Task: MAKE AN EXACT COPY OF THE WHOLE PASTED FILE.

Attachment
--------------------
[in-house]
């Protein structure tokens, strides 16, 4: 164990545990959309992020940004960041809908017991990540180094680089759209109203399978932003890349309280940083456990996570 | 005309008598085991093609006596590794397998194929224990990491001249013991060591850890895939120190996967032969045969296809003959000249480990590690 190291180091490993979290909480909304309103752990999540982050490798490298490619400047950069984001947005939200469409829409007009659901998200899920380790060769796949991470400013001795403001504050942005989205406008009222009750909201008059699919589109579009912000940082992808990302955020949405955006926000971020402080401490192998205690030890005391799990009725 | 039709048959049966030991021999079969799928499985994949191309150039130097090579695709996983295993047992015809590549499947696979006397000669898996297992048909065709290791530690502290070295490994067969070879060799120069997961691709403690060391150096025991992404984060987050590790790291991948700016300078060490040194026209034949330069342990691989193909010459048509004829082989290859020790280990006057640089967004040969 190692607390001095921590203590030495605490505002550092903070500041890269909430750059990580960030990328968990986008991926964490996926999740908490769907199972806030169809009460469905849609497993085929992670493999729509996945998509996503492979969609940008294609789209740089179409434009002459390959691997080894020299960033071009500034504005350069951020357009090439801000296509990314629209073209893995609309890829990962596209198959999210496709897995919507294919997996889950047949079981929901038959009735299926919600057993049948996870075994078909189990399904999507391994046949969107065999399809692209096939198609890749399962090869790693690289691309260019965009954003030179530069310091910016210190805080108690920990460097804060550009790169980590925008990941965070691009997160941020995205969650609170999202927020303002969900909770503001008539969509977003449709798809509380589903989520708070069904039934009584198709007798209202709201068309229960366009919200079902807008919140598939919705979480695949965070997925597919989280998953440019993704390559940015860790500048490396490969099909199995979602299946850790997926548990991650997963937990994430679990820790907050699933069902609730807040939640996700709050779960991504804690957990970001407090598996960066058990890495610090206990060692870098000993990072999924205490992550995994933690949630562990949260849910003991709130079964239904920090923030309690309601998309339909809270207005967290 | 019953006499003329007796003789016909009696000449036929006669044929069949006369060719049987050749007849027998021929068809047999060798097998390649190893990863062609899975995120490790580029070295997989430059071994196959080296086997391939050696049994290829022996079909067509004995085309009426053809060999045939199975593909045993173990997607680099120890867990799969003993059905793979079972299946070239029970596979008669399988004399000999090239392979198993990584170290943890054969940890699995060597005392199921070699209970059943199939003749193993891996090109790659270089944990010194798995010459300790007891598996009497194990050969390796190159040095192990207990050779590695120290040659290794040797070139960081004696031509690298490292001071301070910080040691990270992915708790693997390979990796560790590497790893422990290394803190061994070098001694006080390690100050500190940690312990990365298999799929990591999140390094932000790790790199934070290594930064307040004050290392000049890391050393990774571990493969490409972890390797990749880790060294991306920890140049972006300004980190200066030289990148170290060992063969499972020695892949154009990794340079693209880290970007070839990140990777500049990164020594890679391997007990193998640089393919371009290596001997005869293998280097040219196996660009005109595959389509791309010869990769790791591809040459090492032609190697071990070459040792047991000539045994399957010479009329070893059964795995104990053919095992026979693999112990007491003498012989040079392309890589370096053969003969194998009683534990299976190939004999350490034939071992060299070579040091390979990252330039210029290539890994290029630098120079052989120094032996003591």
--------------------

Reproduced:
[in-house]
């Protein structure tokens, strides 16, 4: 164990545990959309992020940004960041809908017991990540180094680089759209109203399978932003890349309280940083456990996570 | 005309008598085991093609006596590794397998194929224990990491001249013991060591850890895939120190996967032969045969296809003959000249480990590690 190291180091490993979290909480909304309103752990999540982050490798490298490619400047950069984001947005939200469409829409007009659901998200899920380790060769796949991470400013001795403001504050942005989205406008009222009750909201008059699919589109579009912000940082992808990302955020949405955006926000971020402080401490192998205690030890005391799990009725 | 039709048959049966030991021999079969799928499985994949191309150039130097090579695709996983295993047992015809590549499947696979006397000669898996297992048909065709290791530690502290070295490994067969070879060799120069997961691709403690060391150096025991992404984060987050590790790291991948700016300078060490040194026209034949330069342990691989193909010459048509004829082989290859020790280990006057640089967004040969 190692607390001095921590203590030495605490505002550092903070500041890269909430750059990580960030990328968990986008991926964490996926999740908490769907199972806030169809009460469905849609497993085929992670493999729509996945998509996503492979969609940008294609789209740089179409434009002459390959691997080894020299960033071009500034504005350069951020357009090439801000296509990314629209073209893995609309890829990962596209198959999210496709897995919507294919997996889950047949079981929901038959009735299926919600057993049948996870075994078909189990399904999507391994046949969107065999399809692209096939198609890749399962090869790693690289691309260019965009954003030179530069310091910016210190805080108690920990460097804060550009790169980590925008990941965070691009997160941020995205969650609170999202927020303002969900909770503001008539969509977003449709798809509380589903989520708070069904039934009584198709007798209202709201068309229960366009919200079902807008919140598939919705979480695949965070997925597919989280998953440019993704390559940015860790500048490396490969099909199995979602299946850790997926548990991650997963937990994430679990820790907050699933069902609730807040939640996700709050779960991504804690957990970001407090598996960066058990890495610090206990060692870098000993990072999924205490992550995994933690949630562990949260849910003991709130079964239904920090923030309690309601998309339909809270207005967290 | 019953006499003329007796003789016909009696000449036929006669044929069949006369060719049987050749007849027998021929068809047999060798097998390649190893990863062609899975995120490790580029070295997989430059071994196959080296086997391939050696049994290829022996079909067509004995085309009426053809060999045939199975593909045993173990997607680099120890867990799969003993059905793979079972299946070239029970596979008669399988004399000999090239392979198993990584170290943890054969940890699995060597005392199921070699209970059943199939003749193993891996090109790659270089944990010194798995010459300790007891598996009497194990050969390796190159040095192990207990050779590695120290040659290794040797070139960081004696031509690298490292001071301070910080040691990270992915708790693997390979990796560790590497790893422990290394803190061994070098001694006080390690100050500190940690312990990365298999799929990591999140390094932000790790790199934070290594930064307040004050290392000049890391050393990774571990493969490409972890390797990749880790060294991306920890140049972006300004980190200066030289990148170290060992063969499972020695892949154009990794340079693209880290970007070839990140990777500049990164020594890679391997007990193998640089393919371009290596001997005869293998280097040219196996660009005109595959389509791309010869990769790791591809040459090492032609190697071990070459040792047991000539045994399957010479009329070893059964795995104990053919095992026979693999112990007491003498012989040079392309890589370096053969003969194998009683534990299976190939004999350490034939071992060299070579040091390979990252330039210029290539890994290029630098120079052989120094032996003591």